From: "Rob" <[log in to unmask]>
> We must remember at this time the area around the
> >> Sussex coast and the solent to some extent was in friendly hands.
> > I don't think that could be the case. The invasion happened because
> > Verica,
> > who was Roman-friendly, was deposed - and whether he was deposed by the
> > Catuvellauni or by another faction of his own people, that put his
> > into hostile hands. The Isle of Wight had to be taken by Vespasian, so
> > the time the invasion was launched, the approach to the Solent was
> > certainly
> > held by anti-Roman forces.
> To some degree you are correct. I chose to ignore the Isle of Wight
> Vespasian was able to subdue the people fairly quickly. However the
> mainland Sussex coast was Pro Roman anyway. As for Verica being disposed
> think this is a minor point in the bigger picture. Claudius needed to
> respect from the Senate and the Army or he was going to lose his status as
> Emperor. Thus Verica's running back to Rome was the catalyst he needed to
> launch this attack.
I think there's more to it than Claudius needing status. That was part of
it, as was rewarding the army, who'd put him in power, with a lucrative war.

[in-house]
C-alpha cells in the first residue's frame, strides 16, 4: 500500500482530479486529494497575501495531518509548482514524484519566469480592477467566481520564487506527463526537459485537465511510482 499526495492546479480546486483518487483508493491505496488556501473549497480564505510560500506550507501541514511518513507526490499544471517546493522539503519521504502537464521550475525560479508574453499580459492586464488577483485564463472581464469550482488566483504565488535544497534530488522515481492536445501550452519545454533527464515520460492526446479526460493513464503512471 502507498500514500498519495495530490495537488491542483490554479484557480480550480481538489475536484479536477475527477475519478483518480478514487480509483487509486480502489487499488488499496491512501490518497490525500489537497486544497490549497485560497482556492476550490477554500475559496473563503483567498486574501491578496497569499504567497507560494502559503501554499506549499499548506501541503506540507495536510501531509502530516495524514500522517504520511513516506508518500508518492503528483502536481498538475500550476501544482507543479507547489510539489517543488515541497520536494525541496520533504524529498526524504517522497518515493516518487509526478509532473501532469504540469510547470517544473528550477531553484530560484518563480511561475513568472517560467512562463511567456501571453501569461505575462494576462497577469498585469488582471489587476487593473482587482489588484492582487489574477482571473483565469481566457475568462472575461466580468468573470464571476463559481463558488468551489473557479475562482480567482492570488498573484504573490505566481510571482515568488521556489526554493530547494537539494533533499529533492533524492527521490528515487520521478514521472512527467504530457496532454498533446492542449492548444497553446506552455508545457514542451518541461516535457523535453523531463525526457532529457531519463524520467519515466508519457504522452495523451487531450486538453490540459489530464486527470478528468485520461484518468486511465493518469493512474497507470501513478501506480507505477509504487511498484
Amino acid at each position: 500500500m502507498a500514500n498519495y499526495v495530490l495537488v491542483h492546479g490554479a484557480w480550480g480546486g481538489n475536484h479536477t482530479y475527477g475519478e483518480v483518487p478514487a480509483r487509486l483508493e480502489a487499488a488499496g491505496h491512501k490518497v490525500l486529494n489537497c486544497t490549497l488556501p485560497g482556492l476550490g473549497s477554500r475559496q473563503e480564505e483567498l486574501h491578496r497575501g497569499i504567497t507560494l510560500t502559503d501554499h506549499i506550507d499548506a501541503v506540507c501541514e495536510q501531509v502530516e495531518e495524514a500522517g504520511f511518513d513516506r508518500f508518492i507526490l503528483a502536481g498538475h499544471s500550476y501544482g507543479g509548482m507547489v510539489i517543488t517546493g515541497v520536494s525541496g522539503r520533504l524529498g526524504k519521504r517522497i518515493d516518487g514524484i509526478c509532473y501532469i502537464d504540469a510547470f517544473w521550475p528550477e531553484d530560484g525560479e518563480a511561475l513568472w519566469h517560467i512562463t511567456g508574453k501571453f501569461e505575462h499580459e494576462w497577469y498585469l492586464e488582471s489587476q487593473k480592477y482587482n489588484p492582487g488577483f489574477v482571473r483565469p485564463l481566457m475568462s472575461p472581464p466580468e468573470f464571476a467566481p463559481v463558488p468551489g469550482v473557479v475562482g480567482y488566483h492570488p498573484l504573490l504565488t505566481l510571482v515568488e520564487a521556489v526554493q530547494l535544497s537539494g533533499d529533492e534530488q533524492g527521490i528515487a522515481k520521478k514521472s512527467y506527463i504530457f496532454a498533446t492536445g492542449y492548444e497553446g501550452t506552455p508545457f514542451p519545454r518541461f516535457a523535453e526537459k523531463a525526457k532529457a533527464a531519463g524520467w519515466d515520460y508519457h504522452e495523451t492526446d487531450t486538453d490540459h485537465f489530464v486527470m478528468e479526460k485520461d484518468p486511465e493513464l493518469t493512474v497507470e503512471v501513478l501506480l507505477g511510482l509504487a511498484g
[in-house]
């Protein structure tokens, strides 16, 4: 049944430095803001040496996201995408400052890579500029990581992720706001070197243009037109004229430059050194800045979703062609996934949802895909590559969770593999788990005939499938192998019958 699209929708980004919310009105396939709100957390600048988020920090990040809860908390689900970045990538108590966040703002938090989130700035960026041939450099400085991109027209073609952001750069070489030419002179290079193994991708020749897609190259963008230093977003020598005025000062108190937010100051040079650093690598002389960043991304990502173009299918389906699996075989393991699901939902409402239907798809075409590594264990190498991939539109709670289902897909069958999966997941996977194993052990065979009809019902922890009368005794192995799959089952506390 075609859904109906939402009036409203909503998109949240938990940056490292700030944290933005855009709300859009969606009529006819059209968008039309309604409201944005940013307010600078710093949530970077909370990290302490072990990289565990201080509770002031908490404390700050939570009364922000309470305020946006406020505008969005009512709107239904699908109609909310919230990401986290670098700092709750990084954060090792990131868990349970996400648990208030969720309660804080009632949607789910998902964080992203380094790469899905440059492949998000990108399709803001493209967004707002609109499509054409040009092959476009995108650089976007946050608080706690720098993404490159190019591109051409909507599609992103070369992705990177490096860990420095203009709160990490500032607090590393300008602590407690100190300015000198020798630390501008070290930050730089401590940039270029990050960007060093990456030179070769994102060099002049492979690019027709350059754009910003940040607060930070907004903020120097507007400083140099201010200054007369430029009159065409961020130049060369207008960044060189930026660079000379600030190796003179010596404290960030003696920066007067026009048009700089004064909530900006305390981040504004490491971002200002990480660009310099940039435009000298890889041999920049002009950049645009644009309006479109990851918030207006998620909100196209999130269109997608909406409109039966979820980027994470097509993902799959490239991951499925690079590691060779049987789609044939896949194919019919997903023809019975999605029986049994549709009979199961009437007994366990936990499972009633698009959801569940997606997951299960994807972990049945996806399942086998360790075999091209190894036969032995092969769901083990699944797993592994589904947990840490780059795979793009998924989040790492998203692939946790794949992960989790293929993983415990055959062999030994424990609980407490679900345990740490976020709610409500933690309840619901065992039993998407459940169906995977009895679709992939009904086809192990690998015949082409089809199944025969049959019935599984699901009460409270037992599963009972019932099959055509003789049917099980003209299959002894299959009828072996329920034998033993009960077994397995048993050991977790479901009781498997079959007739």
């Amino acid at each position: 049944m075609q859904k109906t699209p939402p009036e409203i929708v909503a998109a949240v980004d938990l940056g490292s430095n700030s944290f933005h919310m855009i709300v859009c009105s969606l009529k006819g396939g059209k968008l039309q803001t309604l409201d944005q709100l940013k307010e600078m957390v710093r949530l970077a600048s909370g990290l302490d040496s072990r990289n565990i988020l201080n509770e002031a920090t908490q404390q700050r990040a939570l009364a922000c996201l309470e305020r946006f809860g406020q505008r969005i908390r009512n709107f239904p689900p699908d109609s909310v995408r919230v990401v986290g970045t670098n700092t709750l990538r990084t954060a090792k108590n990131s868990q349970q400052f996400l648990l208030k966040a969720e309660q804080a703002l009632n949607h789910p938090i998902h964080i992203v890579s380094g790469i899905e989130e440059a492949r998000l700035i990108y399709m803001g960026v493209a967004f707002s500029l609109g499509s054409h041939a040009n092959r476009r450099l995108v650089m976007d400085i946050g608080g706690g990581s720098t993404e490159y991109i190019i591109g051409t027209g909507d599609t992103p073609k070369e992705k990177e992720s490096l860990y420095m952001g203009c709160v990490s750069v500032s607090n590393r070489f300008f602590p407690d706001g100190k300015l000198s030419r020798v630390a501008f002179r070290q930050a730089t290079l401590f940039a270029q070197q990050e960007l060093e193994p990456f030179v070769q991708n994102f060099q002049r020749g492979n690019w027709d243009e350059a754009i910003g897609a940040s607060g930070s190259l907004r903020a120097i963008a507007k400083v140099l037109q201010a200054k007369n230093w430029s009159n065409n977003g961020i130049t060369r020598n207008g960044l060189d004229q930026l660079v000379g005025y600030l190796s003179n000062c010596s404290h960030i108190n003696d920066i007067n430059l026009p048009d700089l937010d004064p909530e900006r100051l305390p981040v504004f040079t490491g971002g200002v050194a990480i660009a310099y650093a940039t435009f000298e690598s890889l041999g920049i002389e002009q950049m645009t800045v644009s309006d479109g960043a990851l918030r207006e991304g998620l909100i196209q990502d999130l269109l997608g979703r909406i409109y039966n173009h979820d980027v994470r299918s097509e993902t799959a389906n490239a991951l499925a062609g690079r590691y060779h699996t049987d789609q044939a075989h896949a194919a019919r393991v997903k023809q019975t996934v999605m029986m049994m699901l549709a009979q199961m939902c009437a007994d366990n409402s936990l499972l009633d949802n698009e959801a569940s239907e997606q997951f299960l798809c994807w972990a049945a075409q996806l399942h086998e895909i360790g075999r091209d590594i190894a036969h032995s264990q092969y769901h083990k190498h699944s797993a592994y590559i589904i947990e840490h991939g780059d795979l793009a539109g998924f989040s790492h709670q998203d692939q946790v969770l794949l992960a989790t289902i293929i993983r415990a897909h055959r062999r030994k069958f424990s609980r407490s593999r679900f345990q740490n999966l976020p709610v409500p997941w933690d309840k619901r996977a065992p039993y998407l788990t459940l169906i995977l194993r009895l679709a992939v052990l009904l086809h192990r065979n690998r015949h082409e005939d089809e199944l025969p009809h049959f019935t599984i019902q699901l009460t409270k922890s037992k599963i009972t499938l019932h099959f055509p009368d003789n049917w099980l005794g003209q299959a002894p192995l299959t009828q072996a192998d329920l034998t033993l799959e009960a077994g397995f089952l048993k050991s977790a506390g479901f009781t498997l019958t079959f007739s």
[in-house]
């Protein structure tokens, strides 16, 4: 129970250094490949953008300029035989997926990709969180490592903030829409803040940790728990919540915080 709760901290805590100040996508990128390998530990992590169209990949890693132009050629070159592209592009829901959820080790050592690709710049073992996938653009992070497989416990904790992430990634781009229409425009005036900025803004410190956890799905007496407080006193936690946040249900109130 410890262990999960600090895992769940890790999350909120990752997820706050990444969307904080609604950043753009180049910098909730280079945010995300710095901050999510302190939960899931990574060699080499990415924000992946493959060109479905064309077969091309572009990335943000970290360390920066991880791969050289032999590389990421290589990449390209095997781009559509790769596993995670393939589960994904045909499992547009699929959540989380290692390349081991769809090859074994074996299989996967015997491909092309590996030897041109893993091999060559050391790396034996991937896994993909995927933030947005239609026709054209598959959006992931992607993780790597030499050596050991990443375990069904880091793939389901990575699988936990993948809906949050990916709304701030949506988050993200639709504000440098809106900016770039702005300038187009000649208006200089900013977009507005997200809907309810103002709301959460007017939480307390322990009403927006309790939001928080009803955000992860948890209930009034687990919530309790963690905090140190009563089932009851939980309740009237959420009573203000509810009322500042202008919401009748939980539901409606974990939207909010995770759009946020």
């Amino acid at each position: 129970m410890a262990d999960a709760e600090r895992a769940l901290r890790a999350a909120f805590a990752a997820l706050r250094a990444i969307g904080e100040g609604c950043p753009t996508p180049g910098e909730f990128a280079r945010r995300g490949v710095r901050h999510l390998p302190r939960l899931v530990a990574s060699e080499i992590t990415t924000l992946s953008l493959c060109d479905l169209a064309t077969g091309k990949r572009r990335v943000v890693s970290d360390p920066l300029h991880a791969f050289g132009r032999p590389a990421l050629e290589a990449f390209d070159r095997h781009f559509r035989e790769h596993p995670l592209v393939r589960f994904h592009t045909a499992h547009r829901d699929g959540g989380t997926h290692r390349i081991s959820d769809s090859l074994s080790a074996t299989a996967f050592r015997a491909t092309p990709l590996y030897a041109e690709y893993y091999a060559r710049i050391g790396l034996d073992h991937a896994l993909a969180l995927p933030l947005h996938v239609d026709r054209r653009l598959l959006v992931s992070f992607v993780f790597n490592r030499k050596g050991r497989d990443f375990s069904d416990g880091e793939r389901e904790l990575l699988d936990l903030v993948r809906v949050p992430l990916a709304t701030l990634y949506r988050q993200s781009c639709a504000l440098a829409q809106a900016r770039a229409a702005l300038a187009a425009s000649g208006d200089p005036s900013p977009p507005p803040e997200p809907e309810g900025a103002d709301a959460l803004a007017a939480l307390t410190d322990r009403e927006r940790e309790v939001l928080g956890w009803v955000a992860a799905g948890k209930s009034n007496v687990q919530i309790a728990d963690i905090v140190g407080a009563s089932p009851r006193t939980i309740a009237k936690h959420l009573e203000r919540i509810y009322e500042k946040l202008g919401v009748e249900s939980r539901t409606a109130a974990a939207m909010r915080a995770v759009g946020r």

But Claudius's appointment was not some kind of Year Zero, where you forget
everything that went before. Caligula had attempted to invade only a couple
of years previously, but his invasion had collapsed. Rome just wasn't the
sort of society that would let that sort of thing stand. You made the point
about ships leaving the Rhine encouraging the Germans - how would they, not
to mention the Gauls, react to the might of Rome effectively being faced
down by the Brits?
Then you have to consider why Caligula thought it necessary. You might
dismiss it as "he was just mad", but future historians, based on similarly
scant and salacious sources, might dismiss George Bush's decision to invade
Iraq with "he was just stupid" - and it's always more complicated than that,
and it usually comes down to money. Augustus tried to invade Britain a
couple of times early on, but by the end of his reign there's Strabo telling
us about all the money Rome makes out of the island, explicitly saying that
conquest would be less lucrative. In Tiberius's reign some Roman ships were
washed to Britain in a storm, and were sent back safe and sound. Britain was
stable and friendly, and trade was booming. That's not a boat you want to
Things were different in Caligula's time. The stability was gone. Civitates
were attacking each other, kings were being deposed - not the sort of
environment that's conducive to trade. Someone, whether Caligula or someone
under him, decided something had to be done. Only Caligula cocked it up, the
situation kept getting worse, there were more fugitives, and the decision
fell to Claudius. I wouldn't be surprised if it started being prepared for
the minute he was secure in power.